"What is ... love?"
Coloured glowing brains under a glass dome.
"We are one thousand of your meters beneath the surface."

Do they ever establish a purpose to the "training harness" other than to look more bondagey?

And it's a good Kirk episode. He takes his shirt off for half the episode, he seduces a hot alien woman, he gets to shout a lot, he cajoles some smug glowing brains into a wager.
posted by RobotHero at 7:59 PM on June 4, 2015

I'm almost certain James Doohan provides the voice of Sargon, because he slips subtly in a few places and sounds more like Scotty, just for a nano.
posted by zadcat at 4:16 PM on August 6, 2015

Even more annoying than Throbbing Brains with Jaded Tastes is the constantly-sounded idea that humans are *special*: spunkier than other races, and infinite in faculty. In form and moving, how like a pro-wrestler? In action, how like a Lounge Lothario? This 1960s exceptionalism rings very hollow now. The writers could have tried for a non-violent solution (that one where you use a logical paradox to disable brains? Hasn't been used in a while!). Instead, Kirk kills the alien thralls with little compunction (since they didn't have any personality anyway), and spares the objectified, bikini-clad love interest, who, nevertheless, he declines to take with him. Why not, since we aren't paying attention to the Prime Directive in the episode? Because she's "not ready" for civilization yet? If this is a metaphor for the Vietnam War, it's a very creepy one, where the military-industrial complex oversees battle, and US soldier Kirk tries to protect the Vietnamese from Communist enslavement by killing a proportion of them, and romances a poor native woman before leaving in a hurry.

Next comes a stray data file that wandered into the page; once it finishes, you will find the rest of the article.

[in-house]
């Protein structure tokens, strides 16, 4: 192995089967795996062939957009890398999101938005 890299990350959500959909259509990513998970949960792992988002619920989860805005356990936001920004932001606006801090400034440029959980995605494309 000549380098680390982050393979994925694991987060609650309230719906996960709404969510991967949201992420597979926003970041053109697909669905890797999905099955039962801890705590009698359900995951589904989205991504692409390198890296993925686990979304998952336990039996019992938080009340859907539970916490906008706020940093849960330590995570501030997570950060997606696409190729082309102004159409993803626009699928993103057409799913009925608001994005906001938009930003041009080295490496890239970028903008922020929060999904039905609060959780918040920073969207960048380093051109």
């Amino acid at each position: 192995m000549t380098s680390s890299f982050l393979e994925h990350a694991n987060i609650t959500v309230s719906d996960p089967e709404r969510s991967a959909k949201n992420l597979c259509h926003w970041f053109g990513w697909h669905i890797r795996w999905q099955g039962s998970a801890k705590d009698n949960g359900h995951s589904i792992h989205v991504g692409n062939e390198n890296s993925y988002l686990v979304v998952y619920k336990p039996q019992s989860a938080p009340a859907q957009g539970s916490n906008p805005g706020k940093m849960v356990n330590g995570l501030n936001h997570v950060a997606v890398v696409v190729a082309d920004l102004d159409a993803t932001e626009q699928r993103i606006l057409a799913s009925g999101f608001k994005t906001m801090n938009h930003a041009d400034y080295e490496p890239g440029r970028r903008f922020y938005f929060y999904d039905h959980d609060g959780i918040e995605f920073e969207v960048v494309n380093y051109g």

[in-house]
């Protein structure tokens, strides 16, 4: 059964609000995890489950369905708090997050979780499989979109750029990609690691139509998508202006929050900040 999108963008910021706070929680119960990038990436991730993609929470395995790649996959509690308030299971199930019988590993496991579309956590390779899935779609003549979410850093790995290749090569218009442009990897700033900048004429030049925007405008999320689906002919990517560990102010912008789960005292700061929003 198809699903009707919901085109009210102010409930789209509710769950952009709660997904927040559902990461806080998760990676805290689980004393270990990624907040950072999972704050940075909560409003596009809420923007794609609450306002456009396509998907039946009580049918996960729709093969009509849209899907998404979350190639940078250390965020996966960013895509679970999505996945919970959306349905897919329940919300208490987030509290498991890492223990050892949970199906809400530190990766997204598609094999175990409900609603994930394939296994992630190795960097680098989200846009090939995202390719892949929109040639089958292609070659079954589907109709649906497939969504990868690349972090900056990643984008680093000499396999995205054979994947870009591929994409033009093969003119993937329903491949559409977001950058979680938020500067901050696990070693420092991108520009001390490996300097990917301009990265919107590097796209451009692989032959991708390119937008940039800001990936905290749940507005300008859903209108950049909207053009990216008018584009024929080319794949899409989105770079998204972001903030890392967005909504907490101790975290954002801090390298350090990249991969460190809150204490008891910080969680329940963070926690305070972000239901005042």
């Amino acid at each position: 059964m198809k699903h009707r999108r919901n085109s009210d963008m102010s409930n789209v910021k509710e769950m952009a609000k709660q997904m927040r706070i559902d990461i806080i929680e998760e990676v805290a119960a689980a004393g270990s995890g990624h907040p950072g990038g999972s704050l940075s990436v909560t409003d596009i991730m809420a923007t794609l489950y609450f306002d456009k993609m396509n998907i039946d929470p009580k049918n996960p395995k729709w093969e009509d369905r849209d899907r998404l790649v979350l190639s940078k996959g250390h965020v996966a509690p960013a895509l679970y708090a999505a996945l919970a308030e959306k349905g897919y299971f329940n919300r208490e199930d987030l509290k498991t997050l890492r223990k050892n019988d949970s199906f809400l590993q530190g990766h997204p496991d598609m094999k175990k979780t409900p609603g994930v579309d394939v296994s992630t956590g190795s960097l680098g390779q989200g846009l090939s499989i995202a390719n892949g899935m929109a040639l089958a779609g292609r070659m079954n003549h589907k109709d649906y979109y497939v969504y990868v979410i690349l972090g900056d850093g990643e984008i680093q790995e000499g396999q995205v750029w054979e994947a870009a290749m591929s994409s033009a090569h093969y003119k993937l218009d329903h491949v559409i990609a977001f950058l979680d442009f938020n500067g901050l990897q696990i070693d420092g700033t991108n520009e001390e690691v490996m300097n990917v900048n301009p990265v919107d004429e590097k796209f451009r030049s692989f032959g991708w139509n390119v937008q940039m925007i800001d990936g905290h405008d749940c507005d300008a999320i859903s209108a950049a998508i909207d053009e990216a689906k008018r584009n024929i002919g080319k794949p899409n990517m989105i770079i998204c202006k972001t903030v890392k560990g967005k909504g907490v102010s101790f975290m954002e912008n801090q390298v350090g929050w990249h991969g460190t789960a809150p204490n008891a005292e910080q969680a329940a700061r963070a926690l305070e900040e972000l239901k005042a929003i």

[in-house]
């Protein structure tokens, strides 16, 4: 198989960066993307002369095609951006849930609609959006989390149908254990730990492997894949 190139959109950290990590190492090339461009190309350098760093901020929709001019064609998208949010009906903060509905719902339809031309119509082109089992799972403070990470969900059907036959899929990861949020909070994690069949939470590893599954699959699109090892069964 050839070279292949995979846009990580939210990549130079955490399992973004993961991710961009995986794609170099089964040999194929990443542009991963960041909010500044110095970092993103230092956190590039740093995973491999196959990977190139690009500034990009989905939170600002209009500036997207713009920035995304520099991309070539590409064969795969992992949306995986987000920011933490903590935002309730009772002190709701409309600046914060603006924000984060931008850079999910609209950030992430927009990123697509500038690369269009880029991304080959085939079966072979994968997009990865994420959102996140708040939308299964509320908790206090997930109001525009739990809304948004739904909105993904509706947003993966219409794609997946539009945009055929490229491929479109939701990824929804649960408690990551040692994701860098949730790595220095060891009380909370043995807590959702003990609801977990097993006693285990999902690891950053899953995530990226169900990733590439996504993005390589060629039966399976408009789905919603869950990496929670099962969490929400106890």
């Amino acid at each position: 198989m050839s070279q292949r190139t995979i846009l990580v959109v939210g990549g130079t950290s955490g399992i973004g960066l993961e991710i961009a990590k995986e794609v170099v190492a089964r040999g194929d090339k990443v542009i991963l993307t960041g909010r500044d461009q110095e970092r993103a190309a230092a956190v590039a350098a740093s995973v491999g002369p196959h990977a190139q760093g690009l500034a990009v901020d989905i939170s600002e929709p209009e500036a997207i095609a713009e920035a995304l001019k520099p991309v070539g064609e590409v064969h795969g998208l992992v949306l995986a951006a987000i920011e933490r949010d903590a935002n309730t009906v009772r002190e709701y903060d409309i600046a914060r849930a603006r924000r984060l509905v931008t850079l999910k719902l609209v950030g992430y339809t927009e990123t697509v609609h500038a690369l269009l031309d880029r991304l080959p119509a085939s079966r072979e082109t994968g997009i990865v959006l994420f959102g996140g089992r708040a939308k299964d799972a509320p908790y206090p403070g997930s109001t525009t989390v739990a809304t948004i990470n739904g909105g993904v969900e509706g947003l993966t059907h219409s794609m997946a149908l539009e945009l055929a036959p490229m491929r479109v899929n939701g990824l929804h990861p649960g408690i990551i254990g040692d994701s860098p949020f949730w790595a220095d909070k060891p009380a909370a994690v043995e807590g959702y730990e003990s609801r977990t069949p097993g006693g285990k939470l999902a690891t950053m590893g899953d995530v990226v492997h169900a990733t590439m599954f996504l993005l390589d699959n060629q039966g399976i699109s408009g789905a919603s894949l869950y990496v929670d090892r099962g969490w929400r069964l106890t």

I would have bargained for my freedom by offering the Triskelions a subscription to the Food Network. It works in waiting rooms, why not here? When Fred's icing fails to set properly, is that pain not palpable and deep?
posted by acrasis at 1:15 PM on March 14, 2021